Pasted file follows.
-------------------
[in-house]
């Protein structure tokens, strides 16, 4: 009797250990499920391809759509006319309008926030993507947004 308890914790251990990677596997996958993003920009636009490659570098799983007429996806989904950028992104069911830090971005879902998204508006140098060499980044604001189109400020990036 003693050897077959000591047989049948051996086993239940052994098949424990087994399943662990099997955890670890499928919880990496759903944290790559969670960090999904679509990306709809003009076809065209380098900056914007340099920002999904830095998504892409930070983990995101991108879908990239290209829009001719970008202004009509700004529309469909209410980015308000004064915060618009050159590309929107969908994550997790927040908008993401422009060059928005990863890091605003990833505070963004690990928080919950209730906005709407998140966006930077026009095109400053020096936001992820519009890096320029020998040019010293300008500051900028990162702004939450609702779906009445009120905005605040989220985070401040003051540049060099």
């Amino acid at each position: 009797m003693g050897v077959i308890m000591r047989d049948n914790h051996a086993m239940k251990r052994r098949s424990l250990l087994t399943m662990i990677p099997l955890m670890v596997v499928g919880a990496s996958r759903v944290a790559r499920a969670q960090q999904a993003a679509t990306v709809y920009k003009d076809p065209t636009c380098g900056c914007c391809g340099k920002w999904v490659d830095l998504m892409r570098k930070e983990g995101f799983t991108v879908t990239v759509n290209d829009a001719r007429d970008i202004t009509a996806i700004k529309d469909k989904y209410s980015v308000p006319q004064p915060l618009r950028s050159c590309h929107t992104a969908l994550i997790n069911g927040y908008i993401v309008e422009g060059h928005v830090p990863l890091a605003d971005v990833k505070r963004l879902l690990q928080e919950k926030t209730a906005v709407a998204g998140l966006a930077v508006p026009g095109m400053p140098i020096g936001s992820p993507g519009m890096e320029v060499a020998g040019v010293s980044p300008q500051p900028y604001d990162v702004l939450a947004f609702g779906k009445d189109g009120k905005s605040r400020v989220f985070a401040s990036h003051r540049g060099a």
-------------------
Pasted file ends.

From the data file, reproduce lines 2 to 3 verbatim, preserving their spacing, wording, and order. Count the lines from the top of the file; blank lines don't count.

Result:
């Protein structure tokens, strides 16, 4: 009797250990499920391809759509006319309008926030993507947004 308890914790251990990677596997996958993003920009636009490659570098799983007429996806989904950028992104069911830090971005879902998204508006140098060499980044604001189109400020990036 003693050897077959000591047989049948051996086993239940052994098949424990087994399943662990099997955890670890499928919880990496759903944290790559969670960090999904679509990306709809003009076809065209380098900056914007340099920002999904830095998504892409930070983990995101991108879908990239290209829009001719970008202004009509700004529309469909209410980015308000004064915060618009050159590309929107969908994550997790927040908008993401422009060059928005990863890091605003990833505070963004690990928080919950209730906005709407998140966006930077026009095109400053020096936001992820519009890096320029020998040019010293300008500051900028990162702004939450609702779906009445009120905005605040989220985070401040003051540049060099």
């Amino acid at each position: 009797m003693g050897v077959i308890m000591r047989d049948n914790h051996a086993m239940k251990r052994r098949s424990l250990l087994t399943m662990i990677p099997l955890m670890v596997v499928g919880a990496s996958r759903v944290a790559r499920a969670q960090q999904a993003a679509t990306v709809y920009k003009d076809p065209t636009c380098g900056c914007c391809g340099k920002w999904v490659d830095l998504m892409r570098k930070e983990g995101f799983t991108v879908t990239v759509n290209d829009a001719r007429d970008i202004t009509a996806i700004k529309d469909k989904y209410s980015v308000p006319q004064p915060l618009r950028s050159c590309h929107t992104a969908l994550i997790n069911g927040y908008i993401v309008e422009g060059h928005v830090p990863l890091a605003d971005v990833k505070r963004l879902l690990q928080e919950k926030t209730a906005v709407a998204g998140l966006a930077v508006p026009g095109m400053p140098i020096g936001s992820p993507g519009m890096e320029v060499a020998g040019v010293s980044p300008q500051p900028y604001d990162v702004l939450a947004f609702g779906k009445d189109g009120k905005s605040r400020v989220f985070a401040s990036h003051r540049g060099a």